Farm Diversification: The little-known planning rule of huge benefit to farmers
A little known element of the Permitted Development Rights allows farmers to apply to change the use of an agricultural building to enable it to be utilised for a variety of commercial purposes. This could include farm diversification projects.
Well over half of UK farmers and landowners have already embarked upon a farm diversification project to generate separate income streams and spread their business risk. Whether a farm shop, commercial or residential property, holiday lets, glamping or delivery, making best use of buildings is one way to ensure farmers remain profitable.
However, they may not realise that a little-known planning rule – called the Class R order – allows them to maximise these opportunities. Reminding farmers and landowners about it, land agency Galbraith says criteria on which Class R applications are judged are relatively straightforward.
Galbraith has been successful in obtaining Class R change of use for several of its clients, including one landowner who converted timber agricultural buildings into C1 guest house use, to be used as a B&B.
This allowed for an additional income stream to be generated and increased the capital value of the former agricultural building. As part of Class R’s criteria, buildings need to have been in sole agricultural use on 3 July 2012, or last use prior to that date, and the total floor area must not exceed 500 square metres.
Listed buildings and scheduled monuments cannot be assessed under the Class R rule, Galbraith says, but otherwise the only exemptions are that the building must not form part of a safety hazard area and must not be within a military explosives storage area.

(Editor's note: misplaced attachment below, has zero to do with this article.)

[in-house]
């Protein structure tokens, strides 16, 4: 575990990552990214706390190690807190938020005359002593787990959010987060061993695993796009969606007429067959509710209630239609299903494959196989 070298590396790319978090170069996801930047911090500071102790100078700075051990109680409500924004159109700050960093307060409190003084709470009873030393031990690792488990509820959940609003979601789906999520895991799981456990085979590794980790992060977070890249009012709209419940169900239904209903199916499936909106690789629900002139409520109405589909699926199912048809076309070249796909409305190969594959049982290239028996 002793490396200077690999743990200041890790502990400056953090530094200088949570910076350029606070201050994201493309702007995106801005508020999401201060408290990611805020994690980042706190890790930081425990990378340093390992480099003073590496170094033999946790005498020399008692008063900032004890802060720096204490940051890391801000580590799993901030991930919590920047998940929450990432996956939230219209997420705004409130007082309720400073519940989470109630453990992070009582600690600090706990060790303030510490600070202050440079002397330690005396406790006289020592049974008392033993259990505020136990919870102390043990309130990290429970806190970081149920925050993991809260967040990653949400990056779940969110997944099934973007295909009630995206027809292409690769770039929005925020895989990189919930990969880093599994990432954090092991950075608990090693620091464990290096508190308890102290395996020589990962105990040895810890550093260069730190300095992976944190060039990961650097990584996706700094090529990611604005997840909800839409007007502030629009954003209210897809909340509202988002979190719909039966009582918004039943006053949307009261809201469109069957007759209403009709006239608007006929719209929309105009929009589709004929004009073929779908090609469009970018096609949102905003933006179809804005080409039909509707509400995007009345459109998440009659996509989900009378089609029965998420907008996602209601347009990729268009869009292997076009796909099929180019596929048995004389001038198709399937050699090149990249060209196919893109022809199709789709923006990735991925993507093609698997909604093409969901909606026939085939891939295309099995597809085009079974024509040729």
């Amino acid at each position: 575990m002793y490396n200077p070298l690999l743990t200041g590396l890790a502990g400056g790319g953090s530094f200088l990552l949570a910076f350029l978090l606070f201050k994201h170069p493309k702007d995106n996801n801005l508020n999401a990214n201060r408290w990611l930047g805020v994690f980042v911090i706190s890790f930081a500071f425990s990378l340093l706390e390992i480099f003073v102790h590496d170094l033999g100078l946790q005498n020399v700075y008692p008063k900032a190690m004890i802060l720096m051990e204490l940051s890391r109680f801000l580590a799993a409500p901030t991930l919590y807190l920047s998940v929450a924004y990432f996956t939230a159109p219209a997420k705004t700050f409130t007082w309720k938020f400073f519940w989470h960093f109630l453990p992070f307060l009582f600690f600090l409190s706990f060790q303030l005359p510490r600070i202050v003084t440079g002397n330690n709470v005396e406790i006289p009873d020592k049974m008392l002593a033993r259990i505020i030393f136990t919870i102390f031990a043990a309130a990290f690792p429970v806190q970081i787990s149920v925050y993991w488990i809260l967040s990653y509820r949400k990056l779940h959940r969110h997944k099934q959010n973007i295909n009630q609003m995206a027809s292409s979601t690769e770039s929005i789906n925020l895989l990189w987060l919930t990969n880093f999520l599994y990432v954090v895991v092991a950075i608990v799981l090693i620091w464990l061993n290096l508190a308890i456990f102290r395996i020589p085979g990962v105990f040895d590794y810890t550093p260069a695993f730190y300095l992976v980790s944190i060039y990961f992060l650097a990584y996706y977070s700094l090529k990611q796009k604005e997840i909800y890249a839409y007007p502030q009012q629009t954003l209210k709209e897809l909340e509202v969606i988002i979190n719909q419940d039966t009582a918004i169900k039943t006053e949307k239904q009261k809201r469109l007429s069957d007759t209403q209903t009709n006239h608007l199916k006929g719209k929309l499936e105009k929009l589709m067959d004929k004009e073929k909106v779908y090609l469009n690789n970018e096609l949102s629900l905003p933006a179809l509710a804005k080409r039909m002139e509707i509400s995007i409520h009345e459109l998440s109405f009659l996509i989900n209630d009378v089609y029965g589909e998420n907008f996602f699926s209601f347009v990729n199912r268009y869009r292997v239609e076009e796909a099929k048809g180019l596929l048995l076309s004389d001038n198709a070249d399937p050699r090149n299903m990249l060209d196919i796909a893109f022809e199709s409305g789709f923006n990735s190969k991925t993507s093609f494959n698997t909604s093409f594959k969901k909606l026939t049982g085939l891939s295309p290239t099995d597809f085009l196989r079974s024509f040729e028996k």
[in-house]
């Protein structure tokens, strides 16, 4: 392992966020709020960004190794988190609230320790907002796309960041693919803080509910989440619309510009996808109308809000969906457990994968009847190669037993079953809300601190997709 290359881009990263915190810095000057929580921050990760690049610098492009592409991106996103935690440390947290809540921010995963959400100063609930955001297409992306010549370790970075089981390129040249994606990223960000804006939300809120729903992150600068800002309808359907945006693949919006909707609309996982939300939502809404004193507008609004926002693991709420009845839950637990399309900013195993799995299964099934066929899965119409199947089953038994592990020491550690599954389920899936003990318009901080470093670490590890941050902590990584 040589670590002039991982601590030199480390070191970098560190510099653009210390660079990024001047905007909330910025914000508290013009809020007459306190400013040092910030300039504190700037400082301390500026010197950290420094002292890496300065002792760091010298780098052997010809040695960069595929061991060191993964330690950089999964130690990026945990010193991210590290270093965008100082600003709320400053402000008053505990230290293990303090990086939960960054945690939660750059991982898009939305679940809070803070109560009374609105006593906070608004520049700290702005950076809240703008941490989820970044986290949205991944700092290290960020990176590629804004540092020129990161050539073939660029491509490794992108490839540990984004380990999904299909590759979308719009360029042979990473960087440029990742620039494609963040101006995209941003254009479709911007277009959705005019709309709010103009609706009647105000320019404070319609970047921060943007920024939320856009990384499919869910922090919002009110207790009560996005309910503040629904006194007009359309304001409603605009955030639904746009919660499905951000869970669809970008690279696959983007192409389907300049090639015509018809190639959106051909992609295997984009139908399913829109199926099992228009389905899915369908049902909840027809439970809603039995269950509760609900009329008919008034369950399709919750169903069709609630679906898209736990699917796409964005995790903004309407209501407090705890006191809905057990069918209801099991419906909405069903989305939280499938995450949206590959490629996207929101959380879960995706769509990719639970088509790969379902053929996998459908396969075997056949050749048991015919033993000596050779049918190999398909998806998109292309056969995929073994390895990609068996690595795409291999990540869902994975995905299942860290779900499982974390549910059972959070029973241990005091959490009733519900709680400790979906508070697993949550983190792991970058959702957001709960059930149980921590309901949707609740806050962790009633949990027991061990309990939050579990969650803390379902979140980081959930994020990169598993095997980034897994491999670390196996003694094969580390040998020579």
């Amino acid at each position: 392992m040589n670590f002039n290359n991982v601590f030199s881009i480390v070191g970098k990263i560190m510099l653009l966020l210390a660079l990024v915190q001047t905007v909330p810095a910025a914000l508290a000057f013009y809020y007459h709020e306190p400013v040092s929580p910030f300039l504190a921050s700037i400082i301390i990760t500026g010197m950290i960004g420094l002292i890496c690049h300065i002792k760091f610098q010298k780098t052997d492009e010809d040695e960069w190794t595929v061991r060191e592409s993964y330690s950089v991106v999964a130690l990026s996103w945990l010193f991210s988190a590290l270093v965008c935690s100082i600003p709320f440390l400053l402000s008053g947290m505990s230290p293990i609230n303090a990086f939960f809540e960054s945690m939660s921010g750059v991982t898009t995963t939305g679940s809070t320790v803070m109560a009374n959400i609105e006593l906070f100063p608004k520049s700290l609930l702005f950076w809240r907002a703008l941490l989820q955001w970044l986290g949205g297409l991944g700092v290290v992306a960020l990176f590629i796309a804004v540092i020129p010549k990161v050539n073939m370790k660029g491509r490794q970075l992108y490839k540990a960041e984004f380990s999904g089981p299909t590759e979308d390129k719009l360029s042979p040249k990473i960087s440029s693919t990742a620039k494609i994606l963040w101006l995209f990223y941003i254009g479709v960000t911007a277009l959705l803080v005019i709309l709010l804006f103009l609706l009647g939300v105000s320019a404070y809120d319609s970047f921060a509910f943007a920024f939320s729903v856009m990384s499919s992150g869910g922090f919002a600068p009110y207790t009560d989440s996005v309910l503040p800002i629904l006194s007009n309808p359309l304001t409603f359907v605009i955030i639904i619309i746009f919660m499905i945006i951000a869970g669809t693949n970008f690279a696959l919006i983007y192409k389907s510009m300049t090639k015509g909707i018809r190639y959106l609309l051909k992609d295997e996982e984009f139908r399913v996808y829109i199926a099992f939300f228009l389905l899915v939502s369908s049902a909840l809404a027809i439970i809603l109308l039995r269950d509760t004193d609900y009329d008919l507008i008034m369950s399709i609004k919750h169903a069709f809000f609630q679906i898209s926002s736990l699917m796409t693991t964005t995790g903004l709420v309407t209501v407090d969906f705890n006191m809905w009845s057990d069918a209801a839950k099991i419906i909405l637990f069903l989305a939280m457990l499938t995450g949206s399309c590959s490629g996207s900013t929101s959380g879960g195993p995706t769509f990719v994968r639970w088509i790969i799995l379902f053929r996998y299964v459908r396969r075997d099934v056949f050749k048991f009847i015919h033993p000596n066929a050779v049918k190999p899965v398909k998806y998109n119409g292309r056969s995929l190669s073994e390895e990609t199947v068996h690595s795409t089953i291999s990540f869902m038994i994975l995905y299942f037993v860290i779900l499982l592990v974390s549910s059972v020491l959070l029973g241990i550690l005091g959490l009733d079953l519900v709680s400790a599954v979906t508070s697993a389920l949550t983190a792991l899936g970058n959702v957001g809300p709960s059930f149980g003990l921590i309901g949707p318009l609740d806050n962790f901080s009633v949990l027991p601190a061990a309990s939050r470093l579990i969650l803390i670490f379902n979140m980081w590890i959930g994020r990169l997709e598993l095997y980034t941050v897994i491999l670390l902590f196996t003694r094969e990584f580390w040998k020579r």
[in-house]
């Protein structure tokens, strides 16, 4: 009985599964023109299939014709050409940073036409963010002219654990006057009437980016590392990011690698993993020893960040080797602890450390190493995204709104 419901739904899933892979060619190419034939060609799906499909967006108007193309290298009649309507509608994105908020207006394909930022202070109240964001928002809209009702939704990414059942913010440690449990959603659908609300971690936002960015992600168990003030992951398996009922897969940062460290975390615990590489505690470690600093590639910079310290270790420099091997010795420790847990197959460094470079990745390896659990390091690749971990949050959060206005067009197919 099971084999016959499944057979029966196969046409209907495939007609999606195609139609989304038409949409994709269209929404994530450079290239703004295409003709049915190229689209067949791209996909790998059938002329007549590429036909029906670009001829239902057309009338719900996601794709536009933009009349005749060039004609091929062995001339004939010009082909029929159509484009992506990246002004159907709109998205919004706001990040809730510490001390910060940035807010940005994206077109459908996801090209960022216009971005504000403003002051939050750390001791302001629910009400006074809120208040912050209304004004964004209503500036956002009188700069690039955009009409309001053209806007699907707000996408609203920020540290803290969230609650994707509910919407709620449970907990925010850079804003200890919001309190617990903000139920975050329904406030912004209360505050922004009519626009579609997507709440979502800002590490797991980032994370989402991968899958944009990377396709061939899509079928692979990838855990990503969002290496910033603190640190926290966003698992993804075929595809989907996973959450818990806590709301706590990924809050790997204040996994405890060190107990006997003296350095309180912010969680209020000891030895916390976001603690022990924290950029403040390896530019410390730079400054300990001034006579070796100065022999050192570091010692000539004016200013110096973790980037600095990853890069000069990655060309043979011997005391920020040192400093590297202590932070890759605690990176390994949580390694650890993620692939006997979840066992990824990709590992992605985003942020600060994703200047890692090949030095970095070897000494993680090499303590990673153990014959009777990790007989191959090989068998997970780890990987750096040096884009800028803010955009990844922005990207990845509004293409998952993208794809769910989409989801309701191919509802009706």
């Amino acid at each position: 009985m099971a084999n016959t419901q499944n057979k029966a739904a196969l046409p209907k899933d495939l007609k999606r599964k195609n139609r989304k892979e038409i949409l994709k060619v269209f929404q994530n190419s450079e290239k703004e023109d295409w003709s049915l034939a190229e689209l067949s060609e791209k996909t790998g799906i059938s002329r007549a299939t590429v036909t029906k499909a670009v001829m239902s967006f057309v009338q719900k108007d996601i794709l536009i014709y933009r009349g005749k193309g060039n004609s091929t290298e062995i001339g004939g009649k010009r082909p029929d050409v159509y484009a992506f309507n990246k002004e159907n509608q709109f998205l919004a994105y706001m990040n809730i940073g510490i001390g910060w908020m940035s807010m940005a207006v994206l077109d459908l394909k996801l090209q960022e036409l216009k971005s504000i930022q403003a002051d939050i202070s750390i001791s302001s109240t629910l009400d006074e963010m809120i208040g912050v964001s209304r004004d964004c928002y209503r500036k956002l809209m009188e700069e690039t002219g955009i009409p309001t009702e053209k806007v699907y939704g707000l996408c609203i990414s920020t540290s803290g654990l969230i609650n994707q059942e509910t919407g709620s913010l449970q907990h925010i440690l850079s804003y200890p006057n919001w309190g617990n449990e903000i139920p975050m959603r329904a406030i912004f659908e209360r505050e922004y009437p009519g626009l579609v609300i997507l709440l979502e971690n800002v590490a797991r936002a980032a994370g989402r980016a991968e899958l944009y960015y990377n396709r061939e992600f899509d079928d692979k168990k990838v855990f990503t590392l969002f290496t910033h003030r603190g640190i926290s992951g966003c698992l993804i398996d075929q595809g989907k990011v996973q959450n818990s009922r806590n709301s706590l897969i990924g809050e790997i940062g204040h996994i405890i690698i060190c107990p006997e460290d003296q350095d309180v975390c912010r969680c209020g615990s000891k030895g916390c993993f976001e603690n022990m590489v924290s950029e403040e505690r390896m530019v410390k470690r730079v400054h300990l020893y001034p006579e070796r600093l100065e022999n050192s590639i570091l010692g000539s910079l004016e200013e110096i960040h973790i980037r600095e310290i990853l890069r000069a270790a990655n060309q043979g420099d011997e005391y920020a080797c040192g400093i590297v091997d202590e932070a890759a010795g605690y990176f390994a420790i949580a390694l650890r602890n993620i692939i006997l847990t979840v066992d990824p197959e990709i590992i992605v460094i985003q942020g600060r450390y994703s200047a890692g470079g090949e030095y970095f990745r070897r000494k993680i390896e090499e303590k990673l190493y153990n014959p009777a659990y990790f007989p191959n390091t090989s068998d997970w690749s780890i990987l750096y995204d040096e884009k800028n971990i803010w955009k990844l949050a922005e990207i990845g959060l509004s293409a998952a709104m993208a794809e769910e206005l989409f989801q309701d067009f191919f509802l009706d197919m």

Buildings situated within a National Park, Area of Outstanding Natural Beauty or a Special Area of Conservation are permitted within the rule. There are two types of application within Class R, each with a slightly different process to follow, depending on the size of the building.
“Once the change of use has been established, the new use can be commenced immediately,” Galbraith explains. “For example, if the change of use is for basic storage within a former agricultural building then it is unlikely that any building works will be required.”
The land agency adds it is important for farmers to note that permitted development rights do not allow for any operational development. Therefore, if any building works are required, a full planning application will need to be submitted to the local planning authority for approval.
“The benefits of Class R compared to the better-known Class Q application are that there is no requirement for the building to be structurally capable of conversion,” Galbraith explains.
“The building can be located within a land designation (such as an Area of Outstanding Natural Beauty), and the number of parameters that the application is assessed against is lower, especially if the floor area is less than 150 square metres.”
The advantage of this process is that it is much simpler than applying for planning consent, Galbraith explains, as a decision will usually be issued within a 56-day timeframe.
It says a further advantage is that once the initial change of use has been approved under the Class R route, this can assist in redeveloping further buildings on the site because the principal of a new use has been established.